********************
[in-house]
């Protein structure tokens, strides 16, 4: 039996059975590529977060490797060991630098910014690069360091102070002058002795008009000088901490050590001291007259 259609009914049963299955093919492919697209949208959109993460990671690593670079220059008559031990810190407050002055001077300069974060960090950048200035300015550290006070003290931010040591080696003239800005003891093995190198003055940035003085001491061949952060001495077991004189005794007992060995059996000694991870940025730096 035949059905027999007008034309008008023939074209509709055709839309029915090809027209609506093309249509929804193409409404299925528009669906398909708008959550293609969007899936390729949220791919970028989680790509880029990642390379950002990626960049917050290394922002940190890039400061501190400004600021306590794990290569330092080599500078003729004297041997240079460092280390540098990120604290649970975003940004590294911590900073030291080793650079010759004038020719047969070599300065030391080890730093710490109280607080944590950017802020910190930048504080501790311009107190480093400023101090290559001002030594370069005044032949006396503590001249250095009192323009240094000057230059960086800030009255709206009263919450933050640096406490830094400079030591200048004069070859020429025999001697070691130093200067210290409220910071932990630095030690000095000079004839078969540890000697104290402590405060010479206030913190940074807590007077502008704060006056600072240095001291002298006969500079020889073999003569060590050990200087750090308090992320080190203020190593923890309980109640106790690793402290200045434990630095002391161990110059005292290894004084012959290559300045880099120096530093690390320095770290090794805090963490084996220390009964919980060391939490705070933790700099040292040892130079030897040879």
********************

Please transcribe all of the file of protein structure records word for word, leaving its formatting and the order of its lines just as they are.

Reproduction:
[in-house]
């Protein structure tokens, strides 16, 4: 039996059975590529977060490797060991630098910014690069360091102070002058002795008009000088901490050590001291007259 259609009914049963299955093919492919697209949208959109993460990671690593670079220059008559031990810190407050002055001077300069974060960090950048200035300015550290006070003290931010040591080696003239800005003891093995190198003055940035003085001491061949952060001495077991004189005794007992060995059996000694991870940025730096 035949059905027999007008034309008008023939074209509709055709839309029915090809027209609506093309249509929804193409409404299925528009669906398909708008959550293609969007899936390729949220791919970028989680790509880029990642390379950002990626960049917050290394922002940190890039400061501190400004600021306590794990290569330092080599500078003729004297041997240079460092280390540098990120604290649970975003940004590294911590900073030291080793650079010759004038020719047969070599300065030391080890730093710490109280607080944590950017802020910190930048504080501790311009107190480093400023101090290559001002030594370069005044032949006396503590001249250095009192323009240094000057230059960086800030009255709206009263919450933050640096406490830094400079030591200048004069070859020429025999001697070691130093200067210290409220910071932990630095030690000095000079004839078969540890000697104290402590405060010479206030913190940074807590007077502008704060006056600072240095001291002298006969500079020889073999003569060590050990200087750090308090992320080190203020190593923890309980109640106790690793402290200045434990630095002391161990110059005292290894004084012959290559300045880099120096530093690390320095770290090794805090963490084996220390009964919980060391939490705070933790700099040292040892130079030897040879």